7 Earnings Reports to Watch the Week of March 7

Stock Market

Editor’s Note: This article is regularly updated to bring you relevant, up-to-date information.

It’s that time in earnings season when we’re getting down near the bottom of the barrel. With 95% of S&P 500 companies having reported results for the fourth quarter of 2021,  the season for earnings reports is coming to a conclusion. We’re just about at junior mining companies and biopharmaceutical start-ups.

However, there are still a handful of companies left to issue their Q4 prints that have the potential to move stocks in their respective sectors if not the broader market. To date, more than three-quarters (76%) of S&P 500 companies have reported better-than-expected earnings for the final three months of last year, according to FactSet, demonstrating surprising resilience in the face of persistent inflation, global supply chain constraints and geopolitical tensions.

Here are seven companies reporting earnings the week of March 7.

  • Dick’s Sporting Goods (NYSE:DKS)
  • Petco (NASDAQ:WOOF)
  • Oracle (NYSE:ORCL)
  • CrowdStrike (NASDAQ:CRWD)
  • Campbell Soup (NYSE:CPB)
  • Rivian Automotive (NASDAQ:RIVN)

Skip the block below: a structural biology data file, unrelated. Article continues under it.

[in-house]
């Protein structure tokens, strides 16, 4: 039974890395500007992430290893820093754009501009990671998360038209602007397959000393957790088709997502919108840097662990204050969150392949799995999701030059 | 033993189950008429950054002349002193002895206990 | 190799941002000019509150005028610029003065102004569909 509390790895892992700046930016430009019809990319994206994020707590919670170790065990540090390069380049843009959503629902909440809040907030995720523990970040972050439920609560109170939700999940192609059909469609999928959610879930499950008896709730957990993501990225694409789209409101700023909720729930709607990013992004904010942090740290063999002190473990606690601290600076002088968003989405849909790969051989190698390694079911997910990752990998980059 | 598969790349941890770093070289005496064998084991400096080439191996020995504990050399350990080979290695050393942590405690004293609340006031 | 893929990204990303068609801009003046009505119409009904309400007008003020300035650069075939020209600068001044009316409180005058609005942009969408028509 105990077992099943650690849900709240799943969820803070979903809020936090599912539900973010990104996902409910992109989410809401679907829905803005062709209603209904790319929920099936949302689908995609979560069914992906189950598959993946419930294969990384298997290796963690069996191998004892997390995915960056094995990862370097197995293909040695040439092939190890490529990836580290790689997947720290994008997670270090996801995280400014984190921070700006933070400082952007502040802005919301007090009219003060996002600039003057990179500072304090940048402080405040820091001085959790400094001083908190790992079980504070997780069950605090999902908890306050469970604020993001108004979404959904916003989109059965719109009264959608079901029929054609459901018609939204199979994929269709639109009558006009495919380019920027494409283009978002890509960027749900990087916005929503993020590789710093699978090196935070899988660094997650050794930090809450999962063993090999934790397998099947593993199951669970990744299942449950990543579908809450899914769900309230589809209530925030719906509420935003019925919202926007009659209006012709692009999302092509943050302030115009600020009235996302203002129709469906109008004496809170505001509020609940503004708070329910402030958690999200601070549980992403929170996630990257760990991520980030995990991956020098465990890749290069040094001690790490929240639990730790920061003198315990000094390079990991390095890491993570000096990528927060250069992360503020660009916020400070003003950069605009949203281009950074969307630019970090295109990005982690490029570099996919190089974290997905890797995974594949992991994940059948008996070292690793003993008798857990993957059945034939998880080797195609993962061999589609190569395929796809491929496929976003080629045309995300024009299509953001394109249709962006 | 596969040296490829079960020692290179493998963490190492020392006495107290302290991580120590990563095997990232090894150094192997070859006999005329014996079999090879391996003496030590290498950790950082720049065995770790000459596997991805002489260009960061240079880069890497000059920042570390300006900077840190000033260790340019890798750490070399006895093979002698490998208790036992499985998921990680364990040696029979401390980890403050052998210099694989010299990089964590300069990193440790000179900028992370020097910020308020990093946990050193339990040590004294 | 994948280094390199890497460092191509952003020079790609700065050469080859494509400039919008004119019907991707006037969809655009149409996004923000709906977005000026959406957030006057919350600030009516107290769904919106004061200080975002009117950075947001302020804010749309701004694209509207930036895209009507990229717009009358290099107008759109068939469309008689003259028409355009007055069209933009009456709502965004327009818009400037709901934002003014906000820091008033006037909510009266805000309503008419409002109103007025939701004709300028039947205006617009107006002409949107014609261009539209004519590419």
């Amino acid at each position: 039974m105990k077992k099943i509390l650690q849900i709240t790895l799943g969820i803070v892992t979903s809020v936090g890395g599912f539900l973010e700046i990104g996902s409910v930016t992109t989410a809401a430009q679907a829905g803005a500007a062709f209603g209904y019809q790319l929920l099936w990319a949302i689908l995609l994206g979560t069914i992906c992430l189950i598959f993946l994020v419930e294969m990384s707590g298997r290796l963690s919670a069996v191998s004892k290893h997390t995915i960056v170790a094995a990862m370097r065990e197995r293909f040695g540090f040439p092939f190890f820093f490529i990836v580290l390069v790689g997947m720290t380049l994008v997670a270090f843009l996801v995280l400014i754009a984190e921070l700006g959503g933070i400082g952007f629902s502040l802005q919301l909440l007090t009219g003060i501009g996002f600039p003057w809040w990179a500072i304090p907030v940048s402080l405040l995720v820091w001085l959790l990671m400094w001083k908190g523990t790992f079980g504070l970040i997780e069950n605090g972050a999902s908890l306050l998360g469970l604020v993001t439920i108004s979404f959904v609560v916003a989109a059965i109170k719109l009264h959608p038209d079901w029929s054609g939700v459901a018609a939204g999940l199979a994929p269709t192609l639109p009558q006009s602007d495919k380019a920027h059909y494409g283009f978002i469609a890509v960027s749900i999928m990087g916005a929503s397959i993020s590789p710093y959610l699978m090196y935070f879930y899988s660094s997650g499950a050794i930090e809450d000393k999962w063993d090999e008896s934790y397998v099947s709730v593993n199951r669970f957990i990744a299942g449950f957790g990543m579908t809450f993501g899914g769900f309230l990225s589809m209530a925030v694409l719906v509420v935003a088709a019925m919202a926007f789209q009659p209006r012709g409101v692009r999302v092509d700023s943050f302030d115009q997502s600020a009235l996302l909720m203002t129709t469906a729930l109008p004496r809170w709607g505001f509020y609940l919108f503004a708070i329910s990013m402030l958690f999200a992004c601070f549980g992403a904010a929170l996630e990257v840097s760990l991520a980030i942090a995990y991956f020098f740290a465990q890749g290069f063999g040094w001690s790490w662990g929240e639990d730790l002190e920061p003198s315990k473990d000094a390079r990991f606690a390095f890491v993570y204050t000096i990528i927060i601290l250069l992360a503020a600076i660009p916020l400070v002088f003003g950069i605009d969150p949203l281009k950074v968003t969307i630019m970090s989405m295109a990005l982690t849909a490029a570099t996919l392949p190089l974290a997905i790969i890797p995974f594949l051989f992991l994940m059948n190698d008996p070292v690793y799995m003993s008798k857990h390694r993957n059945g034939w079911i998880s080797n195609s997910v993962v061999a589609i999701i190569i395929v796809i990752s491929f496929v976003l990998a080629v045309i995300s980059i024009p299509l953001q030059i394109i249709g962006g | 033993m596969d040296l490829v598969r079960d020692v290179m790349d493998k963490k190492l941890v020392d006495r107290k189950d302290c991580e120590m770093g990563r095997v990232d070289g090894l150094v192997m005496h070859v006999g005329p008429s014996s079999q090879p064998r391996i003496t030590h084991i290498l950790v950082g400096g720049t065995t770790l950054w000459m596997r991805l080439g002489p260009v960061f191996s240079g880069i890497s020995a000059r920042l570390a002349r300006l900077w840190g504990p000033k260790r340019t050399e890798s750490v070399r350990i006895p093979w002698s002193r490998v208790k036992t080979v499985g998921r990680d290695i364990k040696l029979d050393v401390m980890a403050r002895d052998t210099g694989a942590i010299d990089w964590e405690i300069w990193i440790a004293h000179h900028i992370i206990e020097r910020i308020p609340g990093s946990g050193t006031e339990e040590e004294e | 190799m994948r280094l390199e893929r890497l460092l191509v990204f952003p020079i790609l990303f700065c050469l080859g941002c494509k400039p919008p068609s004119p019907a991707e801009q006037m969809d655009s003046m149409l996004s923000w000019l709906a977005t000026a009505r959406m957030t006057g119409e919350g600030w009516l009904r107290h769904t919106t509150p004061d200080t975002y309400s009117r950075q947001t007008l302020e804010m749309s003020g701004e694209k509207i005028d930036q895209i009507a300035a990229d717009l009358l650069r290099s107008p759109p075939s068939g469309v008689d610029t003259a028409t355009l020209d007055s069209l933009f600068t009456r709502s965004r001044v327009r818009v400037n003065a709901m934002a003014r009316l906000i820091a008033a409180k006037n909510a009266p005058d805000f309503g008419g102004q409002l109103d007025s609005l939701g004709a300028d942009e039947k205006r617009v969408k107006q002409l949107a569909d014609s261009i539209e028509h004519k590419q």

• DocuSign (NASDAQ:DOCU)

Earnings Reports Next Week: Dick’s Sporting Goods (DKS)

Exterior of Dick's Sporting Goods retail store including sign and logo.

Source: George Sheldon via Shutterstock

Shares of America’ biggest sporting goods retailer have been holding up better than most areas of the market this year. DKS stock is down about 5% so far, compared to a decline of  nearly 10% for the benchmark S&P 500 index. However, over the past 12-months, Dick’s share price has gained over 50% to reach its current level of $109.61. The stock has been helped by strong earnings as the economy emerged from Covid-19 lockdowns.

Despite its run higher over the last year, DKS stock still looks modestly valued with a price-to-earnings ratio of 7.96, which is lower than the industry average of nearly 11 among peer retailers.